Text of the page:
If you've been playing guitar at least a little while there's a chance you've already been playing an add9 chord. There's a certain chord which shows up in everything from Southern Rock, to Power Ballads to Pop and Hard Rock. You know your open G chord on guitar, the version where you include your pinky on the thin strings? Now, you know when you move your two top fingers down to create a version of a C chord? Guess what. That's a Cadd9 chord! Some songs even include that version and the standard open C Major chord in the same song. It's a great way to get expressive and sounds get whether you're playing acoustic or electric.
The problem is, that open Cadd9 shape isn't easily movable. If you're more advanced on guitar and can handle bar chords you can play a movable add9 chord. Check it out in the diagram. The numbering is the suggested fingering and the root note is the '1' note. The root note here is an E note (7th fret, A string) so you should be able to work out how to move this barre chord to form other versions for your guitar playing.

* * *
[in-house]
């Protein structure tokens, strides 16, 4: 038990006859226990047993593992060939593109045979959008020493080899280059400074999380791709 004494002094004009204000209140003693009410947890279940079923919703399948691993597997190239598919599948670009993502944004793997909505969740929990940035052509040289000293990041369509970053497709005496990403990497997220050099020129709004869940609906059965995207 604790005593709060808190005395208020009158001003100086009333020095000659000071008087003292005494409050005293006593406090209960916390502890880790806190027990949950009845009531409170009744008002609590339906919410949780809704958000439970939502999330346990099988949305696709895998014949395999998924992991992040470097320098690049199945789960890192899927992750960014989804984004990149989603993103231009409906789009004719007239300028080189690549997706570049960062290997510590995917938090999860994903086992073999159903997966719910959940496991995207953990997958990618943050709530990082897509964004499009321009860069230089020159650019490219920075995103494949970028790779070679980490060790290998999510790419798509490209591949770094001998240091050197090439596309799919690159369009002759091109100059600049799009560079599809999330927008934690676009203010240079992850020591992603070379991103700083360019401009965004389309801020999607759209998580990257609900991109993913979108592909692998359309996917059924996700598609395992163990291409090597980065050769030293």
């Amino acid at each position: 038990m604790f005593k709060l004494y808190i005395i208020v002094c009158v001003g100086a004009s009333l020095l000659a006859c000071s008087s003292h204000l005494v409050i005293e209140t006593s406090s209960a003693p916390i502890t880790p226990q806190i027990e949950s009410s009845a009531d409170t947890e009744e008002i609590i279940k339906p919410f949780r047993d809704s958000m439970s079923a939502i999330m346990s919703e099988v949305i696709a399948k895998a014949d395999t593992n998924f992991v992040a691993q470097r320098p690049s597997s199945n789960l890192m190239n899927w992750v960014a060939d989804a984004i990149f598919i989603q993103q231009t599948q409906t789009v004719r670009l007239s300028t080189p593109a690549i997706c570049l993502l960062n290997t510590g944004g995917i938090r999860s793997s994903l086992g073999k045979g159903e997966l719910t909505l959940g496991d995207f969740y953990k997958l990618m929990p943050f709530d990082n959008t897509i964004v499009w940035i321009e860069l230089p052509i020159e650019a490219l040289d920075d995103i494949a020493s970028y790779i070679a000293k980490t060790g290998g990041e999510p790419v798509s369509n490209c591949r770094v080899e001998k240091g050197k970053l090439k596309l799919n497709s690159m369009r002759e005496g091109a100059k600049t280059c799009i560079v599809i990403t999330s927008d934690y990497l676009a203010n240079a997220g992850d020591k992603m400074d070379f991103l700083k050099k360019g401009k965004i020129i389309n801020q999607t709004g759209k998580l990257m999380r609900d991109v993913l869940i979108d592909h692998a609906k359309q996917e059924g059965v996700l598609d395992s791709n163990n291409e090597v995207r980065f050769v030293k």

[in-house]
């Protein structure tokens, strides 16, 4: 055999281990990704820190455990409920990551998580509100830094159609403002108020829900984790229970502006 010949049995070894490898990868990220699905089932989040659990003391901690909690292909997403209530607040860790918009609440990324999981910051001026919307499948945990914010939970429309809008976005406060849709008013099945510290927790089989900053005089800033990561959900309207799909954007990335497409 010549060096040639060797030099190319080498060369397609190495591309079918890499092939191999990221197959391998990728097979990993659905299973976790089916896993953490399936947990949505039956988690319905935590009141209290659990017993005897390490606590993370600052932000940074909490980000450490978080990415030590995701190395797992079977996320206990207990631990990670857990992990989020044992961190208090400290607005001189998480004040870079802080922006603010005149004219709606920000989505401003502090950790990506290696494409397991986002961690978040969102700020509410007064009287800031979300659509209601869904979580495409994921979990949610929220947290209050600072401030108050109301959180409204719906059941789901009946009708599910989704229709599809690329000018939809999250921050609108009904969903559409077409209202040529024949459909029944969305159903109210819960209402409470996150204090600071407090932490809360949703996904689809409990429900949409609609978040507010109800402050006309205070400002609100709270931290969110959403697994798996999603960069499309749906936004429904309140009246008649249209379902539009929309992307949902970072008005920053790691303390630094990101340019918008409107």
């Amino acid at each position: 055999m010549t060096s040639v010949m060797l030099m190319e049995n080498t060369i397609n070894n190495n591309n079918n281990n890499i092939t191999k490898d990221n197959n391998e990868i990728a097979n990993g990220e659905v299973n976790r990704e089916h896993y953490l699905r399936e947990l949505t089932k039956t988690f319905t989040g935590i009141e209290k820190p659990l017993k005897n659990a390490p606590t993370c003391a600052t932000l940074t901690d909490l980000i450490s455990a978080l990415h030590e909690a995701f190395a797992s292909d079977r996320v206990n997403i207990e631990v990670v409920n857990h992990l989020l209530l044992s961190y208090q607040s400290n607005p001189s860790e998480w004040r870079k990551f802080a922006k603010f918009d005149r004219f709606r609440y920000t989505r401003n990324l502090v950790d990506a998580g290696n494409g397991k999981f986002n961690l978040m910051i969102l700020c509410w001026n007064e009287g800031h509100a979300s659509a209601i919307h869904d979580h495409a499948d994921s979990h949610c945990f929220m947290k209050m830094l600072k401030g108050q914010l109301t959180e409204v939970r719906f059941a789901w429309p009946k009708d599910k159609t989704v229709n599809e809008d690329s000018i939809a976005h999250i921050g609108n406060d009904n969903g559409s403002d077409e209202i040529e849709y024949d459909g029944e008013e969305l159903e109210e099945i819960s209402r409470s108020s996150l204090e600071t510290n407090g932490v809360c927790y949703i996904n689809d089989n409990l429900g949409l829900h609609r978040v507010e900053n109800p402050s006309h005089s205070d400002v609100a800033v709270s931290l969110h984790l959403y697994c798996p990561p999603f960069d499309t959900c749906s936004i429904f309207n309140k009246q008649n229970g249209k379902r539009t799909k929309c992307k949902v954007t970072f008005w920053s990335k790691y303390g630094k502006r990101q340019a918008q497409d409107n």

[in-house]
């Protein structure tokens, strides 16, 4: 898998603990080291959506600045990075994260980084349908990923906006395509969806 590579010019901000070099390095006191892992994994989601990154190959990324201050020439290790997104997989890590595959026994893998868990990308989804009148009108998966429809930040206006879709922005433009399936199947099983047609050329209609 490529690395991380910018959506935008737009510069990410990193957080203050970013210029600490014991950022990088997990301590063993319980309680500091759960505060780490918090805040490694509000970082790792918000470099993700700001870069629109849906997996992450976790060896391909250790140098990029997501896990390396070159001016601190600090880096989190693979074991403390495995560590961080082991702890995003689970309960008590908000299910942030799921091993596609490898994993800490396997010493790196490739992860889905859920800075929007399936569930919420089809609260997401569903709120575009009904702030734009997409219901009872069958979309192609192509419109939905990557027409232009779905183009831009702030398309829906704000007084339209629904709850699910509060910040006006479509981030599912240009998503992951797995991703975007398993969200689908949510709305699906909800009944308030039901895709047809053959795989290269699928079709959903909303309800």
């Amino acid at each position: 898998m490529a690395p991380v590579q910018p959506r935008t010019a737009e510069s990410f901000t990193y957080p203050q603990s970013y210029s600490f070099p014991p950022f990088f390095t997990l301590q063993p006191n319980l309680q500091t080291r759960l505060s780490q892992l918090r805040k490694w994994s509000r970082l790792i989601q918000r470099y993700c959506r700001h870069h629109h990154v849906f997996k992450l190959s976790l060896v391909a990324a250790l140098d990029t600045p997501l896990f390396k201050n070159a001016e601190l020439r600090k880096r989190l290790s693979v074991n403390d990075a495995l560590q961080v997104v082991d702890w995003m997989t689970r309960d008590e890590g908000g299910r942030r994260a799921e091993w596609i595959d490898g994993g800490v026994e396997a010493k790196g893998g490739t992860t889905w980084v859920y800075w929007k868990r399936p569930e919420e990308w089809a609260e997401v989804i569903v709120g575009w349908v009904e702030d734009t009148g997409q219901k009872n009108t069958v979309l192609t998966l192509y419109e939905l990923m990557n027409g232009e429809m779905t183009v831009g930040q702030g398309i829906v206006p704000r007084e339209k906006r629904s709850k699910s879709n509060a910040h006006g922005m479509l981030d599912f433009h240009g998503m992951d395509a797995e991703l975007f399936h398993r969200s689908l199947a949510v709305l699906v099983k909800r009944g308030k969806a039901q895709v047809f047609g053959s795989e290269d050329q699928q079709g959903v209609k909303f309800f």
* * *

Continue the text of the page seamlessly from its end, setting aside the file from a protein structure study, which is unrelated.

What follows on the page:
Some great guitarists have used versions of this movable shape from ambient and spacey guitar work to shredders. You can use this chord the same way you use any chord - in other words, you can strum this chord or come up with a cool picking pattern.
You can vary this chord by barring the whole fret where you first finger is. You'll get new sounds doing this when including either the high 'B' note or low 'B' note (both on 7th fret, high and low strings). Incorporate these add9 chords into your guitar playing. You could use this with some generic Major open chords, or you might like to try some barred minor or minor 7th chords. For a more tense sound try something augmented.
Finally, these chords can be pretty demanding to play. Give your fretting hand a rest if you need to.